How To Change a Flat Tire in 15 Steps
The dreaded flat tire: It happens to everyone sooner or later. Ideally, it happens close to home, on a neighborhood road, without a whole lot of traffic. At worst, you're on the highway in rush hour wearing your date-night outfit—you get the picture. Changing a flat tire is not something most of us look forward to, but knowing the rights steps to take can help you to avoid feeling helpless and unsafe.
What You'll Need:
- Spare tire
- Car jack
- Lug wrench
- Your vehicle’s owner’s manual
- If you get a flat tire while driving, don’t slam on your brakes. Steadily decrease your speed and keep a firm grip on the steering wheel with both hands while you work your way to a safe place off the road.
- Turn on your hazard lights and set your parking brake.
- Look around. If you feel unsafe, don’t hesitate to call the police. You should always call 911 if you’re broken down on a narrow shoulder, a slope, or a busy highway. Don’t try to wing it unless you have plenty of room to safely replace your tire.
- If you’re on any kind of incline, try placing a brick, large rock or other heavy object behind one of the undamaged tires to prevent the vehicle from rolling.
- Locate your spare tire and tools and set them near your flat tire.
- Loosen the lug nuts with your lug wrench. Remember: righty-tighty, lefty-loosey. If the lug nuts (those little things that hold your tire on) aren't visible, you probably need to remove the hubcap. Use the flat end of the lug wrench to pry the hubcap off, being careful not to bend it.
- With the lug nuts now loosened, slide the jack under your car frame and pump or turn the lift. You should only lift the car until the flat tire is just barely off the ground. Be sure to reference your owner's manual for proper car jack placement.
- Now remove the loose lug nuts and place them in your pocket or other contained space for safe-keeping.
- Remove the flat tire by pulling straight away from your car. Watch your hands in case the tire is damaged. It may be heavy- make sure you slowly increase your pull to avoid injury. Store the flat tire in your trunk.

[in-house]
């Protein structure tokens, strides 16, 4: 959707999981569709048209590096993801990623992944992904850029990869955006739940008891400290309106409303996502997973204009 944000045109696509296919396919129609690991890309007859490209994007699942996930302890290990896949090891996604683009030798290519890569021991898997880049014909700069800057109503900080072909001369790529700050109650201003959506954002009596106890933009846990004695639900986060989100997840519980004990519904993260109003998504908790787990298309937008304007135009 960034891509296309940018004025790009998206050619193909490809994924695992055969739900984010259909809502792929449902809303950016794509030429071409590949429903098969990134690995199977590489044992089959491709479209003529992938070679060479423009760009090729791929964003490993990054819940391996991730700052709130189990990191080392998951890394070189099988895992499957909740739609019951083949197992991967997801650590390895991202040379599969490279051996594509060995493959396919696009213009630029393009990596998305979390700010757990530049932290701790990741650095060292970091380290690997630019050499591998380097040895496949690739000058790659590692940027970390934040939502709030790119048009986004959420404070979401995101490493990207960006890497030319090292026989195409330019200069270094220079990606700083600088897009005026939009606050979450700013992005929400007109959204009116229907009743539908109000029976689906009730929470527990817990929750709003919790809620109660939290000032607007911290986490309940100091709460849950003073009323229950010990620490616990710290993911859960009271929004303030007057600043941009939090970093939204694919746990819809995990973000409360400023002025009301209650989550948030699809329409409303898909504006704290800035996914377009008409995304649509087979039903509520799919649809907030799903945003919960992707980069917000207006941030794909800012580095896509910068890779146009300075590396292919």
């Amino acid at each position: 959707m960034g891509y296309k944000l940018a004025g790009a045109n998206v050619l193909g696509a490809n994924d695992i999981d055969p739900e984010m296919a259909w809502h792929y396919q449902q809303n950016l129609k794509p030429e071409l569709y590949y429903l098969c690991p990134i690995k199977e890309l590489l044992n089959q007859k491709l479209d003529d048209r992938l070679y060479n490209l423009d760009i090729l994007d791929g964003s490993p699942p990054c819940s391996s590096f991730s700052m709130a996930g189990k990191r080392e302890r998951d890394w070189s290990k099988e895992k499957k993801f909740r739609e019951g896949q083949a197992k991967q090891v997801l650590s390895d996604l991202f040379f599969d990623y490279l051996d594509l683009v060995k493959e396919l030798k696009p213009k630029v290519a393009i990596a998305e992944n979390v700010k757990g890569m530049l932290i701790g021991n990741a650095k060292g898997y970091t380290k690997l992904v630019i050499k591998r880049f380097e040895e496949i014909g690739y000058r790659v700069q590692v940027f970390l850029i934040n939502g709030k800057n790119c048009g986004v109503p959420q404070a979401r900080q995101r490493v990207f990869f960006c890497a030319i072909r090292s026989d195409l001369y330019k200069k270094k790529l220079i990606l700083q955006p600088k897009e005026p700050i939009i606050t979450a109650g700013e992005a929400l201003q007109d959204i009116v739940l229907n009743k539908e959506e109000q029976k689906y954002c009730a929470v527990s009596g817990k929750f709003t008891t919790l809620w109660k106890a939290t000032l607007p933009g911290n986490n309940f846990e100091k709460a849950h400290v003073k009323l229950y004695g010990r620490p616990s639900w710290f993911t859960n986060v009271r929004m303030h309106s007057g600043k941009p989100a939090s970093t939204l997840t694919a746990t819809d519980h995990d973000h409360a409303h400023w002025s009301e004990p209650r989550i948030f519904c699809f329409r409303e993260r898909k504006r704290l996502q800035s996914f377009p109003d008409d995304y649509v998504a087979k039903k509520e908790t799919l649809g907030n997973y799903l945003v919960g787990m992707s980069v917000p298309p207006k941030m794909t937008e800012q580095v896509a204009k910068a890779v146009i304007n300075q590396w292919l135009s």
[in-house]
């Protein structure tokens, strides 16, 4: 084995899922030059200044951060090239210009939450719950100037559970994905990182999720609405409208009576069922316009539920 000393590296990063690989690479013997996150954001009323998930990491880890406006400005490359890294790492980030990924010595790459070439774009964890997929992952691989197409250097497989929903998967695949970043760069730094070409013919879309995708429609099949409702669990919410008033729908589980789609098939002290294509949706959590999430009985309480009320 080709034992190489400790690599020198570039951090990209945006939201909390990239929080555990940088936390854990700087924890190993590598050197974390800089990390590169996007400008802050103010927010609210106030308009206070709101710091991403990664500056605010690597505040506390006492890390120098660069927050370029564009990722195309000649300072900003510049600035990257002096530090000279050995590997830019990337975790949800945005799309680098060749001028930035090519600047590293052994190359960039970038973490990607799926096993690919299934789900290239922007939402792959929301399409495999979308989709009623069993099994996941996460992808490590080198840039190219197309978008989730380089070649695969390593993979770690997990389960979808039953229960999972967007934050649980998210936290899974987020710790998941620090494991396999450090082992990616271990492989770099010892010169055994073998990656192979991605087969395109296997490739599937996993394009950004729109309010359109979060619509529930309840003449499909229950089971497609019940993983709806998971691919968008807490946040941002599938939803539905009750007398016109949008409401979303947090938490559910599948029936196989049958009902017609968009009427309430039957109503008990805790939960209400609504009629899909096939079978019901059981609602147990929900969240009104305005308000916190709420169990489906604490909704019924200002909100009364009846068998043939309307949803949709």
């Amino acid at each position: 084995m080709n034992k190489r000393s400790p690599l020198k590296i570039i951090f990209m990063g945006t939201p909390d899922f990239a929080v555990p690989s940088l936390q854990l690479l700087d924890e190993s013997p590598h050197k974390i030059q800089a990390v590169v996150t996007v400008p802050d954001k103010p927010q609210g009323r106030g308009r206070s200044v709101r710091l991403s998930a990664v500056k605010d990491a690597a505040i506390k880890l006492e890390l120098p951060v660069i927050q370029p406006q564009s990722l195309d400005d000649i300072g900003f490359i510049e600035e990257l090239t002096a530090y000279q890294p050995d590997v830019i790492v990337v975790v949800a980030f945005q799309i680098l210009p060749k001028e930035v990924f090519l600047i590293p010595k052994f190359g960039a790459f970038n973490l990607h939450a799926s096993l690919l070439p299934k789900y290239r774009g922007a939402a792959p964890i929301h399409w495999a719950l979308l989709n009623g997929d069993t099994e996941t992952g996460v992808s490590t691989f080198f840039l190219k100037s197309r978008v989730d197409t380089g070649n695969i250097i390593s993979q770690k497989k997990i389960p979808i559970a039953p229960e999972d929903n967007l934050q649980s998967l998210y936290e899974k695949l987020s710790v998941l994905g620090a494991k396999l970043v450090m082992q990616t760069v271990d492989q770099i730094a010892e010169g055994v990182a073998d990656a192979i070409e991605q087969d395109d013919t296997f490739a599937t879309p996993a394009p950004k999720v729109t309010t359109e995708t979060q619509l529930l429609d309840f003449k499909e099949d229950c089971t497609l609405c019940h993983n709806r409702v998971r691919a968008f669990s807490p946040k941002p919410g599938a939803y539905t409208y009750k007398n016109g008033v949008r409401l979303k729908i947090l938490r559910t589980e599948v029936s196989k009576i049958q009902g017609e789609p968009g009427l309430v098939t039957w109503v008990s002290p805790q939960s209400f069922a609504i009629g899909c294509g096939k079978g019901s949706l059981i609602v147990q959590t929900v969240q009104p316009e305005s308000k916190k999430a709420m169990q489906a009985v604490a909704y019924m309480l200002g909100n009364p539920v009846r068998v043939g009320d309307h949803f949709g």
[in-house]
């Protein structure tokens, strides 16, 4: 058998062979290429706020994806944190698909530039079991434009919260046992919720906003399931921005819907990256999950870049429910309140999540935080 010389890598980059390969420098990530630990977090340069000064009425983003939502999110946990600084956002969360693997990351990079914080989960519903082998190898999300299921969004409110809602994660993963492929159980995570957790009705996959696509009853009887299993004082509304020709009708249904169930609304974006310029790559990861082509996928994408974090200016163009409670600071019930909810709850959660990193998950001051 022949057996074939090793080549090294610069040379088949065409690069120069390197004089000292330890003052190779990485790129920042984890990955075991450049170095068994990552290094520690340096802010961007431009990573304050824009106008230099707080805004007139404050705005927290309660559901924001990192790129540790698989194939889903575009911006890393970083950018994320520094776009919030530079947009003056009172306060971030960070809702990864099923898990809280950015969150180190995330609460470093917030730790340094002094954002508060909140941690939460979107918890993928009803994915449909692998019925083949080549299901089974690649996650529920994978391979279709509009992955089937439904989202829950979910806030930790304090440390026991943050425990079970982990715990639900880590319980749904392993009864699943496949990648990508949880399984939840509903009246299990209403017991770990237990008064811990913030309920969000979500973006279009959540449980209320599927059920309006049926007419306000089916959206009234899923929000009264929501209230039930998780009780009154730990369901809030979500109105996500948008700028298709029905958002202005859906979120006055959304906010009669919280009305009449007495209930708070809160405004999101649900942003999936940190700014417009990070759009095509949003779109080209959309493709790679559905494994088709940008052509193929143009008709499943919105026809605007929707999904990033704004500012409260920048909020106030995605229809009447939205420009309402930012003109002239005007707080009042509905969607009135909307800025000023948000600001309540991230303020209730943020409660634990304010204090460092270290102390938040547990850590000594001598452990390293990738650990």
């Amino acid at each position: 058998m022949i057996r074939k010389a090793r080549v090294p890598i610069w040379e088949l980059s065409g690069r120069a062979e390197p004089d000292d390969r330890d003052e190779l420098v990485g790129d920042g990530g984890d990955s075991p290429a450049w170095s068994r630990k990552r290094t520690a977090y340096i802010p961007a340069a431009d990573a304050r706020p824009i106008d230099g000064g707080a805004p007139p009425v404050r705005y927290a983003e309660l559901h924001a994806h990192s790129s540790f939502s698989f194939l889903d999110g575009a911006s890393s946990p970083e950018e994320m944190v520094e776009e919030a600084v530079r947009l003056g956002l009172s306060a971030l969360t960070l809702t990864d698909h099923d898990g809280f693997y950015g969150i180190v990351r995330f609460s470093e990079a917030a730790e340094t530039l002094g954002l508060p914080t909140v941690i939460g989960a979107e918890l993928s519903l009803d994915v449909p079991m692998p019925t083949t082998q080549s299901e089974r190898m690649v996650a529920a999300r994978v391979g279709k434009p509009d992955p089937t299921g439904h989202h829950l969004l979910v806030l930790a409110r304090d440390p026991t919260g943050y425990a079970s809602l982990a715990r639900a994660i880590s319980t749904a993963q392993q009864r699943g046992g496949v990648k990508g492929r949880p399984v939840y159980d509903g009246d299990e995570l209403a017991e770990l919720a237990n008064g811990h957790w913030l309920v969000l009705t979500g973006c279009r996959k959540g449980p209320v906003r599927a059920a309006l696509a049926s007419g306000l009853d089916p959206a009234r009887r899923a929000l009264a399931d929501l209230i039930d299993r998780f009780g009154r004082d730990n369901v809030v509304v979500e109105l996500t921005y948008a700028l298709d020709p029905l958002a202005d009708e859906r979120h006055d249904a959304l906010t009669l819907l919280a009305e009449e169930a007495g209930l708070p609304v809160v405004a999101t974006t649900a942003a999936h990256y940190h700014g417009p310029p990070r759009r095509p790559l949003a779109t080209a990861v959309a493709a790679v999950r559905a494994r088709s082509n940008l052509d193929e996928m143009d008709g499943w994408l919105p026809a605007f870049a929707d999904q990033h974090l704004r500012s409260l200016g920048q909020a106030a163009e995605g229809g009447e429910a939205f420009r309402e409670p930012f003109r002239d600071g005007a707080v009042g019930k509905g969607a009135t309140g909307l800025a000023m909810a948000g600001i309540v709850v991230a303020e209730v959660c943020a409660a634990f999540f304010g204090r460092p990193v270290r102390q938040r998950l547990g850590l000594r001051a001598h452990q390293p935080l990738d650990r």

- Lift the spare tire onto the now exposed screw prongs (lug studs, studs, or bolts) on your vehicle, lining up the screws/studs/bolts with the holes in the tire. Remember: The air valve on the tire should be facing out.
Note: Most spares are not designed for high speeds, so keep your speed under 50 mph (leave your hazards on if needed), and be sure to head back to our shop ASAP – we’re here to help you get back on the road quickly and safely!
- Screw on the lug nuts by hand until they're all secured. Then tighten them slightly with the lug wrench.
- Using the jack, lower your car just enough so that the tire can’t spin. Then use the lug wrench to tighten those lug nuts.
- Lower your vehicle completely and remove the jack. Replace your hubcap if you have one.
- Unblock your wheel if you followed step 4. If not, you’re all set.
- Don’t forget to check the pressure of your spare tire a few times a year as they can become underinflated.
- Print these step-by-step instructions on how to change a flat tire to keep in your glove compartment for reference!
- Keep a pair of cloth gloves in the trunk with your jack and tool kit for easy handling when changing your flat.